Eighteen soon-to-be Court Appointed Special Advocates (CASA) volunteers, including three naturalized citizens, a veteran, a realtor, attorneys, former foster youth, former foster parents and adoptive parents will take a pledge May 13 at noon at Family Court, Courtroom 9, 601 N. Pecos Road to speak on behalf of kids who have been abused and neglected. They have gone through a CASA training program that gives them the tools they need to serve as a CASA.
There is a big need for CASA volunteers in Clark County, to speak up for the approximately 3,200 children in the community who are receiving services under supervision of Family Court. For those interested in volunteering with the CASA program. Monthly orientations are held on the third Wednesday of each month at 6 p.m. at the Government Center, 500 S. Grand Central Pkwy. and every second and fourth Saturday at 11:30 a.m. at Child Haven, 701 N. Pecos Rd. The next CASA Orientations are on May 11 at 11:30 a.m. at Child Haven, and May 15 at 6 p.m. at the Government Center.
“When you give abused and neglected kids a CASA, you give them a voice. When you give them a voice, you give them hope. When you give them hope, you give them a future,” said Family Court Judge Frank Sullivan, who will administer the oath to the CASA volunteers. “CASA’s are the ears and the eyes for the court. They provide a voice and offer stability for kids who are in foster care and don’t otherwise have a lot of stability in their lives.”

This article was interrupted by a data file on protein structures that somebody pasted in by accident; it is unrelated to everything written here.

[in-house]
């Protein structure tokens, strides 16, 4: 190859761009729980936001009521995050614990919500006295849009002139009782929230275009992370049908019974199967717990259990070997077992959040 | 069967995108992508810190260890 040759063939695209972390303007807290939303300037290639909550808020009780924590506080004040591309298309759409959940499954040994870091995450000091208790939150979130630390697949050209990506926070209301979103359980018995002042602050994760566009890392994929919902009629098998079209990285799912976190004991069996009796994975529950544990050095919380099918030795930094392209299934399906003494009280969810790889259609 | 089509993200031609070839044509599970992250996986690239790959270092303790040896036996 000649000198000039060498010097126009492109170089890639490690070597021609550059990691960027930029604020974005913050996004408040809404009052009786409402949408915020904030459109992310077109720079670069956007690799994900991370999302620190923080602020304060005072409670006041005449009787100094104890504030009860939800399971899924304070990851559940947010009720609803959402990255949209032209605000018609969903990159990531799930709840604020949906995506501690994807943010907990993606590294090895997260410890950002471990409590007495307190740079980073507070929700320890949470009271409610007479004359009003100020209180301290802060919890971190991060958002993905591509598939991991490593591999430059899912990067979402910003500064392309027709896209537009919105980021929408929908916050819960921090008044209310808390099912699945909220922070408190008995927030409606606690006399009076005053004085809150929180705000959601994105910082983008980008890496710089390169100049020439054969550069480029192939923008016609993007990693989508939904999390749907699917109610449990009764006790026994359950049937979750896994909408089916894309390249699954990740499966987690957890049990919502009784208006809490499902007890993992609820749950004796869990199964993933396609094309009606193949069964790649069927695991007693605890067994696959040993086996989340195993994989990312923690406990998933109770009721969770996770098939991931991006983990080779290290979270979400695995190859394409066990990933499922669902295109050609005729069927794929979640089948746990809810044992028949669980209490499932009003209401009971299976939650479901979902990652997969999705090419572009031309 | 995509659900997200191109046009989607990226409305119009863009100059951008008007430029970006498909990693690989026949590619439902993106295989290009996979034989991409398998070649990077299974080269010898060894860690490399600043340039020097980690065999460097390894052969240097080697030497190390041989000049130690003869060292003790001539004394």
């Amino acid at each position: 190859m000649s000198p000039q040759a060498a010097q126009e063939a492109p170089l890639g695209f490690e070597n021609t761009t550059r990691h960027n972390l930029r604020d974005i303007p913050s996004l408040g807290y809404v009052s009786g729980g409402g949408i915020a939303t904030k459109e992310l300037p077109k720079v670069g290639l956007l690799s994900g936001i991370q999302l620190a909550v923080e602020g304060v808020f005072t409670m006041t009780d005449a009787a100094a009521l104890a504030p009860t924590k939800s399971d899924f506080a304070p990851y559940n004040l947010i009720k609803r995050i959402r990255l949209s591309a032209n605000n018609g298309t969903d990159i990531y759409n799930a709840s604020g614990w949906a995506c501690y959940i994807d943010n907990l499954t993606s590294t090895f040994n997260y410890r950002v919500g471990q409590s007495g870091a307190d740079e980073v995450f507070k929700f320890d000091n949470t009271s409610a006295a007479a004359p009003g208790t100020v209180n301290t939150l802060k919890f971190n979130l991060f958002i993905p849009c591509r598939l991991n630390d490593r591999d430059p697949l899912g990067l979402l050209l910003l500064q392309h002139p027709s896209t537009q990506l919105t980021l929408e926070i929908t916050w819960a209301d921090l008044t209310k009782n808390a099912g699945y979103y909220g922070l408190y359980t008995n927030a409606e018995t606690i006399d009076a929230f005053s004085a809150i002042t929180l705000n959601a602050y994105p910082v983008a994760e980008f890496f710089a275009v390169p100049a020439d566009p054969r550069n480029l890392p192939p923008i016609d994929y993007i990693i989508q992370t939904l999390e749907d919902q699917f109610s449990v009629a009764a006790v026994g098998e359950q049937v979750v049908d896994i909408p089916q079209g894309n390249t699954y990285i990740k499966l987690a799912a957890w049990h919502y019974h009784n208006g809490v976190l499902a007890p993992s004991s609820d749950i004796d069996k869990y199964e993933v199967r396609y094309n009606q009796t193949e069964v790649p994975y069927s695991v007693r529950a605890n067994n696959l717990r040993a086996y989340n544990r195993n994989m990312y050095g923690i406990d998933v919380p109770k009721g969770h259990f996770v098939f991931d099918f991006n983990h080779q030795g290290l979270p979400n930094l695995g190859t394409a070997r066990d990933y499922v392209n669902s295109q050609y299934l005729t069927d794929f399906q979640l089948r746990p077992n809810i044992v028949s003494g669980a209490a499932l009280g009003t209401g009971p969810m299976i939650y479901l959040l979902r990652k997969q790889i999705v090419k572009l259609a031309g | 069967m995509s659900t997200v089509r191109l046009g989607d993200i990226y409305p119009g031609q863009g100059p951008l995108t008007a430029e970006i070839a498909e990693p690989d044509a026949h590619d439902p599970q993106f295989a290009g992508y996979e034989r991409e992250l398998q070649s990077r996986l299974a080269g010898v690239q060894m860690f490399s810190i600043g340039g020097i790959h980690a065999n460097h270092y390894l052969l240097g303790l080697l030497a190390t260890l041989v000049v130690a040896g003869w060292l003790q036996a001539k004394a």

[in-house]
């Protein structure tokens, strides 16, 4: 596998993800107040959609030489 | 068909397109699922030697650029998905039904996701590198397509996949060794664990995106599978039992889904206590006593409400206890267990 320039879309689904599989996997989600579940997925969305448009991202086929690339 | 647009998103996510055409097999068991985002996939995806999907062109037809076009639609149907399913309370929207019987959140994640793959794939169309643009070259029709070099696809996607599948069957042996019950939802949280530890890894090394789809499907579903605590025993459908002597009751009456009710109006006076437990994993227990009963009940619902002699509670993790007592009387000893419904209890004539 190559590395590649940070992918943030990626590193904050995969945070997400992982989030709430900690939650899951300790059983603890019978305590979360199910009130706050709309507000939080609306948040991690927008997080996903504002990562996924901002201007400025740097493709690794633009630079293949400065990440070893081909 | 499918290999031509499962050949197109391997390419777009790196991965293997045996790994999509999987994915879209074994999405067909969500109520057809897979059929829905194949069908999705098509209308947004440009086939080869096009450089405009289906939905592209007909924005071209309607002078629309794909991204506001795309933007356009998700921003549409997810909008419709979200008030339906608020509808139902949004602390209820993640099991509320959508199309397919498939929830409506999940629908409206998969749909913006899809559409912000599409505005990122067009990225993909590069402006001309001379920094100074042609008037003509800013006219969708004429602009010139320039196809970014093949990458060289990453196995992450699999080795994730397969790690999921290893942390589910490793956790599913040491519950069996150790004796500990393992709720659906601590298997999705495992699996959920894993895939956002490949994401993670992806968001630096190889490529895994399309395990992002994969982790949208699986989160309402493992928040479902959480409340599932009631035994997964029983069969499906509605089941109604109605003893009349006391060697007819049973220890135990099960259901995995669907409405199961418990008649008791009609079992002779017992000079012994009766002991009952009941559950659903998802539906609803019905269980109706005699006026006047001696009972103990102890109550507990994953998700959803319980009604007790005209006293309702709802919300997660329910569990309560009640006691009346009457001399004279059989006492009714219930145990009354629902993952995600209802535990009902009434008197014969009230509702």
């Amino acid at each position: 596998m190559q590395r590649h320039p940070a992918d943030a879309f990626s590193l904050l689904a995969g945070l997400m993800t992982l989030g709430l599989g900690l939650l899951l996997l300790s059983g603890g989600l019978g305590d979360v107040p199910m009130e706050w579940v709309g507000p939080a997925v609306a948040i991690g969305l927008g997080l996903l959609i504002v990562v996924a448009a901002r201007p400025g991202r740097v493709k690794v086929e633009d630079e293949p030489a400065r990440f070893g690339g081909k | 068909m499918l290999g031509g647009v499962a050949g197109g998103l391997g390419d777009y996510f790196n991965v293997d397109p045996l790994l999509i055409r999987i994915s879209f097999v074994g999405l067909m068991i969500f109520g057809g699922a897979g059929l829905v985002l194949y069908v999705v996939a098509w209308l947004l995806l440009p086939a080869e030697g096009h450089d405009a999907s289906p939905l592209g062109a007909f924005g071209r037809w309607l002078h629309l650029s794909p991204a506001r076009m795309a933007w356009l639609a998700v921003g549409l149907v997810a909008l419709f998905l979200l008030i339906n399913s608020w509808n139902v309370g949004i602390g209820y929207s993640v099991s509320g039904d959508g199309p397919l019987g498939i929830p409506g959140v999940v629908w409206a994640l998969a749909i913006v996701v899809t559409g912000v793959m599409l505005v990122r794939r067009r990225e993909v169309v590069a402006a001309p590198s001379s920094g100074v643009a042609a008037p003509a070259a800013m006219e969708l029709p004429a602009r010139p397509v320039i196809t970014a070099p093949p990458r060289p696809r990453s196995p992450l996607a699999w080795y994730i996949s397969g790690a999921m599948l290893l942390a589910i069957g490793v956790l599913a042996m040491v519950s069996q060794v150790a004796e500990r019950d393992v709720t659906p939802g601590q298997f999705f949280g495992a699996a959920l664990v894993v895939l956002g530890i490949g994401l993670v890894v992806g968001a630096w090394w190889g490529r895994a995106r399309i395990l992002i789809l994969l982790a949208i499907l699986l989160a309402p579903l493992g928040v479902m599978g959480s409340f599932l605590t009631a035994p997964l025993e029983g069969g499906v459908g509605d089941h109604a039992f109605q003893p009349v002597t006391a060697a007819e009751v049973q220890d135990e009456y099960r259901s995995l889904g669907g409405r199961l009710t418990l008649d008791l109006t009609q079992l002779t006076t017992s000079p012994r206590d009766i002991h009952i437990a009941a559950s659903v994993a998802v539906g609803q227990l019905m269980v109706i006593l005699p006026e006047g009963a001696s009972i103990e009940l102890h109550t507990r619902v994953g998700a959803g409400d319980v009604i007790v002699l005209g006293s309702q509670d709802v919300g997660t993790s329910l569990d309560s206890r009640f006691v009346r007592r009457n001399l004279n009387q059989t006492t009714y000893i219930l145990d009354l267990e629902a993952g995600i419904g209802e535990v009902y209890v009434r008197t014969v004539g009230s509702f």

The CASA program recruits, screens, trains and supports volunteers to represent the best interests of hundreds of foster children annually. The volunteers speak on behalf of children in foster care who have endured abuse and neglect. They give input in school, family team meetings, and in court. Volunteering for the program involves a two-year commitment and a willingness to spend quality time with the children to advocate for them.
There are around 341 CASA volunteers serving as a voice for children under the supervision of the Family Court CASA Program. Many more volunteers are needed to advocate for the remainder of the children in care. Last year, nearly one thousand children had a CASA volunteer to help them navigate through the system, deal with school challenges and handle home life.
“We are truly grateful to CASA’s who speak for children who are unable to speak for themselves,” said Presiding Family Court Judge Bryce Duckworth. “I encourage anyone who is looking to do something truly fulfilling to consider volunteering as a CASA.”